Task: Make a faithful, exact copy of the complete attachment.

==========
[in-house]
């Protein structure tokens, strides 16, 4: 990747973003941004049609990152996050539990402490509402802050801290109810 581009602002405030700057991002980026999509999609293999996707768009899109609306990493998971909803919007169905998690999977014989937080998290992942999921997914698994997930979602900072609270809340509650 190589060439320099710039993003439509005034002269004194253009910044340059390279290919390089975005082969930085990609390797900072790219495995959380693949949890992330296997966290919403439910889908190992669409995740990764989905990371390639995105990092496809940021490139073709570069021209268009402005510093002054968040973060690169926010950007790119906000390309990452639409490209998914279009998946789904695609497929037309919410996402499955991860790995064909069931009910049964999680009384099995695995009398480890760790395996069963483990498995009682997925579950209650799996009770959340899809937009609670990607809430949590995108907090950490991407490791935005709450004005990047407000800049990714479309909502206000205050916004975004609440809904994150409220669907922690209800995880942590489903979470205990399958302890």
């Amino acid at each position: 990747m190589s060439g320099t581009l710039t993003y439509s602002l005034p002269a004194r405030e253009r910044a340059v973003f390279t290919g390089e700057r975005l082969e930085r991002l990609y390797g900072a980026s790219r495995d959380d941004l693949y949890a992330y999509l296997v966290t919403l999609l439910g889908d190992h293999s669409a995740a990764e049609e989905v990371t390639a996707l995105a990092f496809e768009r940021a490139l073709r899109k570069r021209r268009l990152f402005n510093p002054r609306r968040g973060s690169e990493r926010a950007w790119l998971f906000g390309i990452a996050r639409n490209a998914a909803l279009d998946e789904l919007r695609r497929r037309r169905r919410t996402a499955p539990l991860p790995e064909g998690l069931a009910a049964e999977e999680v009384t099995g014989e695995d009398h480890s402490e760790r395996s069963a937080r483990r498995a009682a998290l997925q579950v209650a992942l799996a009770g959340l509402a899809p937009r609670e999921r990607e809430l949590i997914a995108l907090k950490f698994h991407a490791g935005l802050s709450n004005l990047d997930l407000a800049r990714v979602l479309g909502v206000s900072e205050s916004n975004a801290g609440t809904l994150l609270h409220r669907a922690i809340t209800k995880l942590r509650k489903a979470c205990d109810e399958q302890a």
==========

[in-house]
């Protein structure tokens, strides 16, 4: 990747973003941004049609990152996050539990402490509402802050801290109810 581009602002405030700057991002980026999509999609293999996707768009899109609306990493998971909803919007169905998690999977014989937080998290992942999921997914698994997930979602900072609270809340509650 190589060439320099710039993003439509005034002269004194253009910044340059390279290919390089975005082969930085990609390797900072790219495995959380693949949890992330296997966290919403439910889908190992669409995740990764989905990371390639995105990092496809940021490139073709570069021209268009402005510093002054968040973060690169926010950007790119906000390309990452639409490209998914279009998946789904695609497929037309919410996402499955991860790995064909069931009910049964999680009384099995695995009398480890760790395996069963483990498995009682997925579950209650799996009770959340899809937009609670990607809430949590995108907090950490991407490791935005709450004005990047407000800049990714479309909502206000205050916004975004609440809904994150409220669907922690209800995880942590489903979470205990399958302890």
């Amino acid at each position: 990747m190589s060439g320099t581009l710039t993003y439509s602002l005034p002269a004194r405030e253009r910044a340059v973003f390279t290919g390089e700057r975005l082969e930085r991002l990609y390797g900072a980026s790219r495995d959380d941004l693949y949890a992330y999509l296997v966290t919403l999609l439910g889908d190992h293999s669409a995740a990764e049609e989905v990371t390639a996707l995105a990092f496809e768009r940021a490139l073709r899109k570069r021209r268009l990152f402005n510093p002054r609306r968040g973060s690169e990493r926010a950007w790119l998971f906000g390309i990452a996050r639409n490209a998914a909803l279009d998946e789904l919007r695609r497929r037309r169905r919410t996402a499955p539990l991860p790995e064909g998690l069931a009910a049964e999977e999680v009384t099995g014989e695995d009398h480890s402490e760790r395996s069963a937080r483990r498995a009682a998290l997925q579950v209650a992942l799996a009770g959340l509402a899809p937009r609670e999921r990607e809430l949590i997914a995108l907090k950490f698994h991407a490791g935005l802050s709450n004005l990047d997930l407000a800049r990714v979602l479309g909502v206000s900072e205050s916004n975004a801290g609440t809904l994150l609270h409220r669907a922690i809340t209800k995880l942590r509650k489903a979470c205990d109810e399958q302890a």